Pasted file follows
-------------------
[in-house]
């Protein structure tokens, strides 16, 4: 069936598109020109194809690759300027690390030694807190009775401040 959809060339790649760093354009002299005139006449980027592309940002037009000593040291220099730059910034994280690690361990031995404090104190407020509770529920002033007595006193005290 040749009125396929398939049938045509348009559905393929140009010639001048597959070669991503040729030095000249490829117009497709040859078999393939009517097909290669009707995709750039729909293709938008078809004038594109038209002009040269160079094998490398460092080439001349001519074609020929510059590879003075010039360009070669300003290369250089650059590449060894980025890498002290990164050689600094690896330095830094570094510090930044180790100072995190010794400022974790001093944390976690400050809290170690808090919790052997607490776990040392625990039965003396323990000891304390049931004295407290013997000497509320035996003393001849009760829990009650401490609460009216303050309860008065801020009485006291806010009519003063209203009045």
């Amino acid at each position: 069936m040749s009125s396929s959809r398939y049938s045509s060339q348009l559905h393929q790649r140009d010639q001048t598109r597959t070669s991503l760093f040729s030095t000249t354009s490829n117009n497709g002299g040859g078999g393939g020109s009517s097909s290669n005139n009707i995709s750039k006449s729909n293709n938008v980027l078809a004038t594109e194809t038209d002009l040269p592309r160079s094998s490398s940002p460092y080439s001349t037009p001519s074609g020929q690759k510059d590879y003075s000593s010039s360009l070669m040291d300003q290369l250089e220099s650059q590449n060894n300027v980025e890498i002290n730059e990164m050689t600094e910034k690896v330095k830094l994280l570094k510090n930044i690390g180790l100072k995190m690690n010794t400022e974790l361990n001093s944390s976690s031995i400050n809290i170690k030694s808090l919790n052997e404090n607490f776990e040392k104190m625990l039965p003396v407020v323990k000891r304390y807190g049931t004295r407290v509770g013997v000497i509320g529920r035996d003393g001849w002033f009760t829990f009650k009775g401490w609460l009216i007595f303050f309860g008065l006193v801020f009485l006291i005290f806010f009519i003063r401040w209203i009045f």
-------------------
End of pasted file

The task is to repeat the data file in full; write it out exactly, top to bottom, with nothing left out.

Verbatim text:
[in-house]
């Protein structure tokens, strides 16, 4: 069936598109020109194809690759300027690390030694807190009775401040 959809060339790649760093354009002299005139006449980027592309940002037009000593040291220099730059910034994280690690361990031995404090104190407020509770529920002033007595006193005290 040749009125396929398939049938045509348009559905393929140009010639001048597959070669991503040729030095000249490829117009497709040859078999393939009517097909290669009707995709750039729909293709938008078809004038594109038209002009040269160079094998490398460092080439001349001519074609020929510059590879003075010039360009070669300003290369250089650059590449060894980025890498002290990164050689600094690896330095830094570094510090930044180790100072995190010794400022974790001093944390976690400050809290170690808090919790052997607490776990040392625990039965003396323990000891304390049931004295407290013997000497509320035996003393001849009760829990009650401490609460009216303050309860008065801020009485006291806010009519003063209203009045």
């Amino acid at each position: 069936m040749s009125s396929s959809r398939y049938s045509s060339q348009l559905h393929q790649r140009d010639q001048t598109r597959t070669s991503l760093f040729s030095t000249t354009s490829n117009n497709g002299g040859g078999g393939g020109s009517s097909s290669n005139n009707i995709s750039k006449s729909n293709n938008v980027l078809a004038t594109e194809t038209d002009l040269p592309r160079s094998s490398s940002p460092y080439s001349t037009p001519s074609g020929q690759k510059d590879y003075s000593s010039s360009l070669m040291d300003q290369l250089e220099s650059q590449n060894n300027v980025e890498i002290n730059e990164m050689t600094e910034k690896v330095k830094l994280l570094k510090n930044i690390g180790l100072k995190m690690n010794t400022e974790l361990n001093s944390s976690s031995i400050n809290i170690k030694s808090l919790n052997e404090n607490f776990e040392k104190m625990l039965p003396v407020v323990k000891r304390y807190g049931t004295r407290v509770g013997v000497i509320g529920r035996d003393g001849w002033f009760t829990f009650k009775g401490w609460l009216i007595f303050f309860g008065l006193v801020f009485l006291i005290f806010f009519i003063r401040w209203i009045f």